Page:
Archive for September, 2011

A Life of Montaigne in One Question: HOW TO LIVE

978-1-59051-483-2Below is a note from Sarah Bakewell, author of  How to Live, on why she chose to write Montaigne’s new biography:

Why did I write about Montaigne? Mostly because I wanted to keep on reading him.

Ever since my early 20s, when I picked up his Essays by chance, wanting a good book for a long train journey, he never really left me. My first response to his work on that train was one of astonishment. How could someone who wrote in the 1500s sound so familiar, so conversational, so like me? It was like having a friend or a traveling companion sitting opposite me as we whizzed through the landscape. For years after that, Montaigne was never far from my side. And I discovered that practically everything else I read had the power of leading me back to him in some way—for Montaigne is the first truly modern author, the great hidden presence behind 400 years of literature, and indeed behind much of philosophy, politics, and social theory over those centuries.

This is mainly for one simple reason: No one before Montaigne had written so honestly and minutely about the inner world of a human being. He followed every twist and turn of his psyche, believing that every individual is worth writing about at such length, for “each man bears the entire form of the human condition.” But he also paid plenty of attention to the world outside. He was interested in everything; he traveled widely, held offices as magistrate and mayor, ran diplomatic missions for kings and princes, and tried his best to end the religious civil wars that tore apart the France of his day. These experiences led him to a deep fascination with human variety and difference. We share our essential humanity, he knew, but each of us has a radically different cultural, historical, and personal perspective, and that is just as fundamental. (more…)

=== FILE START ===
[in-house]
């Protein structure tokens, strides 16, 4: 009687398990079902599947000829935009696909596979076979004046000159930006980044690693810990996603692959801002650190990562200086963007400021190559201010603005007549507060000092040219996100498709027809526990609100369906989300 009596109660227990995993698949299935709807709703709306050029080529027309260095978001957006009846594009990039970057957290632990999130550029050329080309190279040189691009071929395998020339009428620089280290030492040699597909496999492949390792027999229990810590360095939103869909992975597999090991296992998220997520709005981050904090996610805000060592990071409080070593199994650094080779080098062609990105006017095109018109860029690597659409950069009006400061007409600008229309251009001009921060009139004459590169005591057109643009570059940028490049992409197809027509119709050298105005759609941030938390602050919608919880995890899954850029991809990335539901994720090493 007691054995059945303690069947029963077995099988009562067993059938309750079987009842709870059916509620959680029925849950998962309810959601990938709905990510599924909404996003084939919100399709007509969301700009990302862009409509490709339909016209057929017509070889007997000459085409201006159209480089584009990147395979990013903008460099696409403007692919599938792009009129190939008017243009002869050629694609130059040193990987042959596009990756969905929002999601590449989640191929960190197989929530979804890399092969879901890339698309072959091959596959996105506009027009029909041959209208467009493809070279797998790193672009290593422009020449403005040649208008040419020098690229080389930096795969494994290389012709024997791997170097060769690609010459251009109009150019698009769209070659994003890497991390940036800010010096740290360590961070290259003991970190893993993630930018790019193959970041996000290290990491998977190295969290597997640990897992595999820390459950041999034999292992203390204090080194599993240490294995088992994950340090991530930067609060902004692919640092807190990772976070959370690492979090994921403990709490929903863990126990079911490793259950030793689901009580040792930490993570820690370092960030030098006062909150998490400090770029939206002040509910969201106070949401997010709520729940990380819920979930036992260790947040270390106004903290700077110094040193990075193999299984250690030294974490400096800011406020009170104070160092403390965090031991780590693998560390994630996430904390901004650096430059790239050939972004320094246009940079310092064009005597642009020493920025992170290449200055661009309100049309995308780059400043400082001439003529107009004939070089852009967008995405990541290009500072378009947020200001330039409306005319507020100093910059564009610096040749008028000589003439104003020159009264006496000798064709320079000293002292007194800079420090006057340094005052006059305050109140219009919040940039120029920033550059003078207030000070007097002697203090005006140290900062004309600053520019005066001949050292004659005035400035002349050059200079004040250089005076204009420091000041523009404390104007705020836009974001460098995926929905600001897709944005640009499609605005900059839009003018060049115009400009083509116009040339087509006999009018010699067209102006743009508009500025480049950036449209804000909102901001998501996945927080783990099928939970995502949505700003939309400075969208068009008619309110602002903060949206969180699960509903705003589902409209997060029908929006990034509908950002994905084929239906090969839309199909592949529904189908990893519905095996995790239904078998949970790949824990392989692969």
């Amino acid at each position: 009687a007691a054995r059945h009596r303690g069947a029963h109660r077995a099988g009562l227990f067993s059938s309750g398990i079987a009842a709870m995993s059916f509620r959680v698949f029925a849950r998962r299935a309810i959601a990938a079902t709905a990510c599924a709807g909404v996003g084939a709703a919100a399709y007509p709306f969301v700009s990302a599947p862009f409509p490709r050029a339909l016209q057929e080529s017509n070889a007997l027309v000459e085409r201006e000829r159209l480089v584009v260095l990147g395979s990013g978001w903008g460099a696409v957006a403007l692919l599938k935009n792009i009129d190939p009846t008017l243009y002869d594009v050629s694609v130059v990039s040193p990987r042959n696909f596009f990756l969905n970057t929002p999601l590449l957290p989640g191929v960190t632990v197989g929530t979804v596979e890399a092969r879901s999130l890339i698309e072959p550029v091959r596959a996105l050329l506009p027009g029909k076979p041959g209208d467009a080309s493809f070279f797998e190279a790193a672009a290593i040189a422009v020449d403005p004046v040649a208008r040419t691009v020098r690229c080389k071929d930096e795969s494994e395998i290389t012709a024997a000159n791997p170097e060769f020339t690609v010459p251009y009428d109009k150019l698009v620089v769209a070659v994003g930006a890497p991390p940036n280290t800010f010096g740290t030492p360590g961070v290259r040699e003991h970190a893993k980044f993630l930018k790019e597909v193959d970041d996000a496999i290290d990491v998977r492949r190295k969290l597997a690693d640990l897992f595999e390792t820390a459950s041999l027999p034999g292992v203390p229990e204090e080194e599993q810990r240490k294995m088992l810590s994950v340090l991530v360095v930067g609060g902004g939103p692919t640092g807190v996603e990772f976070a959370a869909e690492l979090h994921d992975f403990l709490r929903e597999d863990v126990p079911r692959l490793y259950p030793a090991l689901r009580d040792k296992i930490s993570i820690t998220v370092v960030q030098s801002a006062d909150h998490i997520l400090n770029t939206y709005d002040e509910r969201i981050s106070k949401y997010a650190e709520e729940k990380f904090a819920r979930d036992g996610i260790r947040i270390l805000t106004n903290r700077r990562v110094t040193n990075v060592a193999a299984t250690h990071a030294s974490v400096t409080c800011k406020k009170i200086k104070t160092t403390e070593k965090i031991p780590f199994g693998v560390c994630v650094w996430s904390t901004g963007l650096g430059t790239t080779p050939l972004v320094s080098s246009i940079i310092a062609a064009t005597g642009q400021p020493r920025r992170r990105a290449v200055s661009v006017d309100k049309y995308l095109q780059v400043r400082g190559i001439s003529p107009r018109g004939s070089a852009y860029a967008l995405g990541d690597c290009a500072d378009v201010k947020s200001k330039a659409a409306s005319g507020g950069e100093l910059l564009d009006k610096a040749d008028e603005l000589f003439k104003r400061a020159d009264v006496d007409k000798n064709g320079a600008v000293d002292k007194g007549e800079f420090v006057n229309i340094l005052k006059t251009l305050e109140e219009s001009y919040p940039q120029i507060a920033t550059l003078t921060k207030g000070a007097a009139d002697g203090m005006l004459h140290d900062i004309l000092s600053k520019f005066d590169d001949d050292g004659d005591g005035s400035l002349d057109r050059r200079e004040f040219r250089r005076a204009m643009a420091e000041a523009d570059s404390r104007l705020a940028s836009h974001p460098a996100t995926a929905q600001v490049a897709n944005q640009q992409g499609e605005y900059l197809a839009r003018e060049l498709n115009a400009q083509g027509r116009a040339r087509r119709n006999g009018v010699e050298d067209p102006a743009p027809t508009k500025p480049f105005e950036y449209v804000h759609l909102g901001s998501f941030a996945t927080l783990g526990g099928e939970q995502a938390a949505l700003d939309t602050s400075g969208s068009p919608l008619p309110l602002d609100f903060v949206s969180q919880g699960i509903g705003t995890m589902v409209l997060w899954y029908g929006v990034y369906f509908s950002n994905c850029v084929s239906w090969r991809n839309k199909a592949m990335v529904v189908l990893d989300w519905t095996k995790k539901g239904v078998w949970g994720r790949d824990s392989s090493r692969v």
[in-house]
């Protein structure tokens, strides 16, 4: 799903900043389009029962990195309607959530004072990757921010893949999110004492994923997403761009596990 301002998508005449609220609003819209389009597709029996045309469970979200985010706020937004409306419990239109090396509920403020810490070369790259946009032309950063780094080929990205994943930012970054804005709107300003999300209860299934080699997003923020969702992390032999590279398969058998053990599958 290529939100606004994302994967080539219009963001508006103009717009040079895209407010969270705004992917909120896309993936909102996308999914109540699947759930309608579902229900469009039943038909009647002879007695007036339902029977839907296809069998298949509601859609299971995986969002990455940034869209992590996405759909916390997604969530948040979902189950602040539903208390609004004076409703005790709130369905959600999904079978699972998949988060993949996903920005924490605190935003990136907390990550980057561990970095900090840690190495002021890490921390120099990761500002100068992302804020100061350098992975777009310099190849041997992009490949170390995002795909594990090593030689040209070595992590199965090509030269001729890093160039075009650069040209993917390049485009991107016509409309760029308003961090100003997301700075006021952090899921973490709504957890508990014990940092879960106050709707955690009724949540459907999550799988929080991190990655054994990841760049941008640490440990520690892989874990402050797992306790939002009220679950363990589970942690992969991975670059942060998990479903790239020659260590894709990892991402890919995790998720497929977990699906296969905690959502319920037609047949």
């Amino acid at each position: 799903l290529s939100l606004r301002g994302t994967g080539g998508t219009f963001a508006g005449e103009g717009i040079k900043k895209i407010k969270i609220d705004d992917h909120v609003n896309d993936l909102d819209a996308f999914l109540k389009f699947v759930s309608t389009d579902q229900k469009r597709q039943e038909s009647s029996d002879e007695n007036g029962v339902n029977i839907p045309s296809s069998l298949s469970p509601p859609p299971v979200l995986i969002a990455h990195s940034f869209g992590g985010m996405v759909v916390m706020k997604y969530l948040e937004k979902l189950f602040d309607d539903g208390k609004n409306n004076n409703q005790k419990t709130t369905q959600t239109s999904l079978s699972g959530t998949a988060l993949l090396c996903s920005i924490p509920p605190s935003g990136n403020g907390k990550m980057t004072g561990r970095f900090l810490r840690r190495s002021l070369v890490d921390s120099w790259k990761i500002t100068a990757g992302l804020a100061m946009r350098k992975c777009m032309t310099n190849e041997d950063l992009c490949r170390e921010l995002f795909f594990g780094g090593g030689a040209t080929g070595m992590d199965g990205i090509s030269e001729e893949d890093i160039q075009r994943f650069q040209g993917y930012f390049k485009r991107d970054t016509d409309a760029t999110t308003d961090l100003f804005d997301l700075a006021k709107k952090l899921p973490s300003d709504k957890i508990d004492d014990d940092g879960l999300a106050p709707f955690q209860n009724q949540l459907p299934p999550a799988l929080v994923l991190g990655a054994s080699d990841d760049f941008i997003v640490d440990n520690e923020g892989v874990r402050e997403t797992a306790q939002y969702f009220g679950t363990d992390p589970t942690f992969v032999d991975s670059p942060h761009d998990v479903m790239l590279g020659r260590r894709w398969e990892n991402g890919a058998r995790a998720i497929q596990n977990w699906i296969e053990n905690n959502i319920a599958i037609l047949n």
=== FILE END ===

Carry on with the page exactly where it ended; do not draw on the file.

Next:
September 22, 2011 at 7:43 pm Leave a comment

Raritan Valley Community College’s English Dept. Assigns The Other Wes Moore: One Name, Two Fates

Two boys named Wes Moore were born in the same neighborhood of the same American city only a year apart. One grew up to be a Rhodes Scholar, army officer, White House Fellow, and a top young business leader—the other is serving a life sentence in prison. Through an unlikely friendship, the two Wes’s discovered all of the similarities in their stories, and also the dramatic points of inflection—involving incidents of sudden violence, luck, uninformed choices, and powerful mentors—where their stories fatefully diverged. Here is their dramatic twinned story, set against the larger story of the persistent challenges— and new possibilities—facing young men in America.

“Moving and inspiring, The Other Wes Moore is a story for our times.”—Alex Kotlowitz, author of There Are No Children Here (more…)

September 11, 2011 at 3:06 pm Leave a comment


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